• In 2002, at the request of the Treasury Department, Mr. Shea briefed the Democratic and Republican staffs of the Senate Finance and Senate Health, Education, Labor, and Pensions Committees.  The staffs were meeting to address legislation passed by the House that would have enshrined the so-called “whipsaw” calculation of lump sums in federal law.  In a detailed briefing, Mr. Shea explained to the staff that the whipsaw calculation had an inherent, and disturbing, age discriminatory effect―an effect that had eluded the responsible federal agencies, two federal courts of appeals, and academic commentators.  At the end of the briefing, the staffs unanimously agreed on a bipartisan basis to recommend to their bosses that the Senate not take up the House proposal.  The House proposal died that session and was never reintroduced.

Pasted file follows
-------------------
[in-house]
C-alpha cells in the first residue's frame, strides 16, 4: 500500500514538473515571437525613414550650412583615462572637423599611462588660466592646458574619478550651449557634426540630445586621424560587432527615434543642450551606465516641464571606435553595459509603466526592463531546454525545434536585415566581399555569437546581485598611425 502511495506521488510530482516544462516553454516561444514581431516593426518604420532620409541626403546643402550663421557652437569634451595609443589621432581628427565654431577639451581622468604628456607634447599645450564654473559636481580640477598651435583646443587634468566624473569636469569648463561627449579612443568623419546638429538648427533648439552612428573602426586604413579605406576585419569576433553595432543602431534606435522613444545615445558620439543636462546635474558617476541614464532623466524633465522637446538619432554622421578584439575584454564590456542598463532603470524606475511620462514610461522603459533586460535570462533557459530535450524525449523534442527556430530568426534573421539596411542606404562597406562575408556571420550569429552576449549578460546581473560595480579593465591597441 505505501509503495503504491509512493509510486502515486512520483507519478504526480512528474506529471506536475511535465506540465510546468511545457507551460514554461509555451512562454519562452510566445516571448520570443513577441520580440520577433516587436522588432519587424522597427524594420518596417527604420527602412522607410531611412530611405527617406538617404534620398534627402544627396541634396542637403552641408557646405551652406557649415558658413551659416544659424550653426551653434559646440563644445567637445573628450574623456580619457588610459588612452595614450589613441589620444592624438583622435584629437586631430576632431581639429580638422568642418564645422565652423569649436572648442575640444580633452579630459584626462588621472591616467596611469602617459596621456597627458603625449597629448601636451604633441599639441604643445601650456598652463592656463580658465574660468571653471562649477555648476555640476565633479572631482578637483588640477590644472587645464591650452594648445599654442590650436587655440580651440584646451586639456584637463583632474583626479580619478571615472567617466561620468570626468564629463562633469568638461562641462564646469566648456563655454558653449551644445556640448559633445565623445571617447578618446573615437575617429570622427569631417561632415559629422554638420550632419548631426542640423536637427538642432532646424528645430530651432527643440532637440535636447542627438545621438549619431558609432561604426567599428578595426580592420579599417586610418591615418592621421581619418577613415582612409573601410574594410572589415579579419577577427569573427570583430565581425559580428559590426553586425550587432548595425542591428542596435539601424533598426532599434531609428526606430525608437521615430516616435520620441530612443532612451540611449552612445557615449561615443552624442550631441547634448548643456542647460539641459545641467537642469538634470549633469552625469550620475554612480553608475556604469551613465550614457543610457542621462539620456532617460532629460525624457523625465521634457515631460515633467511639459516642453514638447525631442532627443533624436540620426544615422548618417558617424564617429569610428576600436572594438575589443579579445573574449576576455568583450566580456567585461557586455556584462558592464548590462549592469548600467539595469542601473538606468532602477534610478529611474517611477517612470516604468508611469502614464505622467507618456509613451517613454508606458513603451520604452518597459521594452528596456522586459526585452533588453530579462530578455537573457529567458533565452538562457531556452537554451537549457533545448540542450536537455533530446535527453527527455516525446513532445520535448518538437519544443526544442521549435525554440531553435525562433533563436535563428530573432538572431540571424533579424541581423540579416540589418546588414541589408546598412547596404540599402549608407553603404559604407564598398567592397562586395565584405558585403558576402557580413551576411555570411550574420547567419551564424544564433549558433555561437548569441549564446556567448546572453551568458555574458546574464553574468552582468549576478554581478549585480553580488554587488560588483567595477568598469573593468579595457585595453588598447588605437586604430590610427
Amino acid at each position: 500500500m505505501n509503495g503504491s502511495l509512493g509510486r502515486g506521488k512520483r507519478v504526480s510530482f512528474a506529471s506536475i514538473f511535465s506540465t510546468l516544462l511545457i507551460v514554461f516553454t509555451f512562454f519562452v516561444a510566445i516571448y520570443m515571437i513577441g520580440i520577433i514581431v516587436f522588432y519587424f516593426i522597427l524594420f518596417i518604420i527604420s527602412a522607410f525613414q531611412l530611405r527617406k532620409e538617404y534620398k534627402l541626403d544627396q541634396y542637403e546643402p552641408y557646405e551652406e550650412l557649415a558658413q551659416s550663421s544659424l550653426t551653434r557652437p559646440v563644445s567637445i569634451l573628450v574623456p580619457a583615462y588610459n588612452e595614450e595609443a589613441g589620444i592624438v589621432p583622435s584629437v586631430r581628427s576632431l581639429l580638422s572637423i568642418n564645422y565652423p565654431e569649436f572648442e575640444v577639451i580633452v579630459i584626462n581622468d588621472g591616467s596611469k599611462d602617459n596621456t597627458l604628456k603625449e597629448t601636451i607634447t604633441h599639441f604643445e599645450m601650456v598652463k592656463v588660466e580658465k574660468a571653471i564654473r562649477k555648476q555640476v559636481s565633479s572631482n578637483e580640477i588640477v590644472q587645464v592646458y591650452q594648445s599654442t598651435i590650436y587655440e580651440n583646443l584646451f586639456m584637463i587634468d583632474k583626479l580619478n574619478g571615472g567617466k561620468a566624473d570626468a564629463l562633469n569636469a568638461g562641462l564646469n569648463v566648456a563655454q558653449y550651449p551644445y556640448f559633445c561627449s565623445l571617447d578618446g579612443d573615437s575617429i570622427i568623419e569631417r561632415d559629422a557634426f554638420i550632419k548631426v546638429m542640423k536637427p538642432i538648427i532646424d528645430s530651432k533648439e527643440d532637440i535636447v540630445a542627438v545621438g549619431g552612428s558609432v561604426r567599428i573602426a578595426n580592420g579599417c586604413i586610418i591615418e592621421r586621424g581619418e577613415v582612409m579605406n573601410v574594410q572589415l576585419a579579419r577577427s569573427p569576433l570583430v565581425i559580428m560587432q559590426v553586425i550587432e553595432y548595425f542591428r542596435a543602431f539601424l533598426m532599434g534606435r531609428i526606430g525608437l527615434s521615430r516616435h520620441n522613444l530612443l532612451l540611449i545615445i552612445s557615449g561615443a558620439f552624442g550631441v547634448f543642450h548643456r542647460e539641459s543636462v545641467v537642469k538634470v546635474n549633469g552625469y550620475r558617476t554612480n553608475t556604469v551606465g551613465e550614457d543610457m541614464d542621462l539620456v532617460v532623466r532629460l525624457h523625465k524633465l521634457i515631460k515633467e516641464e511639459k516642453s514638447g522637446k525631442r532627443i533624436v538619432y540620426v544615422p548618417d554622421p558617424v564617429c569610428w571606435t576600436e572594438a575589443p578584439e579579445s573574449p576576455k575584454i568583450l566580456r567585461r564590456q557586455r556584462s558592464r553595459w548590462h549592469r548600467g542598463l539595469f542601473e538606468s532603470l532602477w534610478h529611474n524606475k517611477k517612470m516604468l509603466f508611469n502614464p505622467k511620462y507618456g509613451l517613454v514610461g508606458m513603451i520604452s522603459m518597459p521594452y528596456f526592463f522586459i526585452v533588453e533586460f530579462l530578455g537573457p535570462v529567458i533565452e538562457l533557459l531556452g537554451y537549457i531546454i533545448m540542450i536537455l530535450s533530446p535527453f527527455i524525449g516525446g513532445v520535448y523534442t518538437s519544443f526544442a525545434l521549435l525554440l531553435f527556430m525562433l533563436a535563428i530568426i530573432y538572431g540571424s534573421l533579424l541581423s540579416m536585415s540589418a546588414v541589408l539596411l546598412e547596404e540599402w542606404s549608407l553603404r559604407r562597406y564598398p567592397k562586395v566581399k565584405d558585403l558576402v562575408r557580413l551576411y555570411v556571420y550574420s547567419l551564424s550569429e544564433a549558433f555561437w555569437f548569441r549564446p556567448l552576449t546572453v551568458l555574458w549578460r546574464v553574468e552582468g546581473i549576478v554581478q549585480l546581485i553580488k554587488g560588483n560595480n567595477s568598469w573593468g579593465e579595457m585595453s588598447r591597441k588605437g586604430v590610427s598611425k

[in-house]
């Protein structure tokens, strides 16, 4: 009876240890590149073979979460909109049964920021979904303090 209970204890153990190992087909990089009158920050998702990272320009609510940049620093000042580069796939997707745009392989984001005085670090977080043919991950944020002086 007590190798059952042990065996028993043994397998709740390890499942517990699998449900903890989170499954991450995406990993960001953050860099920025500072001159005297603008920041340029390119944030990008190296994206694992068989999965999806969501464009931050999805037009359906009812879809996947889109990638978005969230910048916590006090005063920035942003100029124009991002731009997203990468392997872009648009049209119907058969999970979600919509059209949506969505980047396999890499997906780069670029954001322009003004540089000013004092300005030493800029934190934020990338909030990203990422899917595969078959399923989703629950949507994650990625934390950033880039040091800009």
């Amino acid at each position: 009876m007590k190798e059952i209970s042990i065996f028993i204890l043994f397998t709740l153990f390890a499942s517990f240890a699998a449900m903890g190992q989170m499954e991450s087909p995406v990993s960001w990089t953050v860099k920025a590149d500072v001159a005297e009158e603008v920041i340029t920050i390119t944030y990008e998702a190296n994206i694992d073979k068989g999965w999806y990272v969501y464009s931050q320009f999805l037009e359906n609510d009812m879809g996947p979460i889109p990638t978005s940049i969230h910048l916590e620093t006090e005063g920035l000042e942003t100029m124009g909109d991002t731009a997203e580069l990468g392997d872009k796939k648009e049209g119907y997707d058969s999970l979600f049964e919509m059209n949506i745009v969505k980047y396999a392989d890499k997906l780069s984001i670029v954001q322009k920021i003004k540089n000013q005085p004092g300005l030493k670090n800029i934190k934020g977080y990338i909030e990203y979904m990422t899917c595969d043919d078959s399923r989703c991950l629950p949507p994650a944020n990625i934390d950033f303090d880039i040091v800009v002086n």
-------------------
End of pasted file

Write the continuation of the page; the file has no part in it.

• In 1996-98, on behalf of a pro bono client of the firm, Mr. Shea developed and negotiated a legislative proposal to transfer the unfunded pension liabilities of the District of Columbia to the federal government.  At the time, almost every observer assumed that the District was to blame for its pension deficit, which by the mid-1990’s had reached $5 billion and was growing.  In collaboration with the American Academy of Actuaries, Mr. Shea gathered data conclusively demonstrating that the entire deficit was attributable to the period of federal control before the District was granted home rule in 1979.  Mr. Shea structured the proposal in such a way that it was scored as cost-neutral for federal budget purposes.  In the end, the proposal gained the enthusiastic support of the White House, the bipartisan leadership of both houses of Congress, and even the previously skeptical Washington Post.  When it was enacted into law, the legislation immediately moved the entire District budget from an annual structural deficit of $200 million to an annual surplus of $100 million and avoided the District’s imminent bankruptcy in the early 2000’s when pension contributions were projected to mushroom. Officials estimate that the legislation saved each household in the District of Columbia approximately $21,000.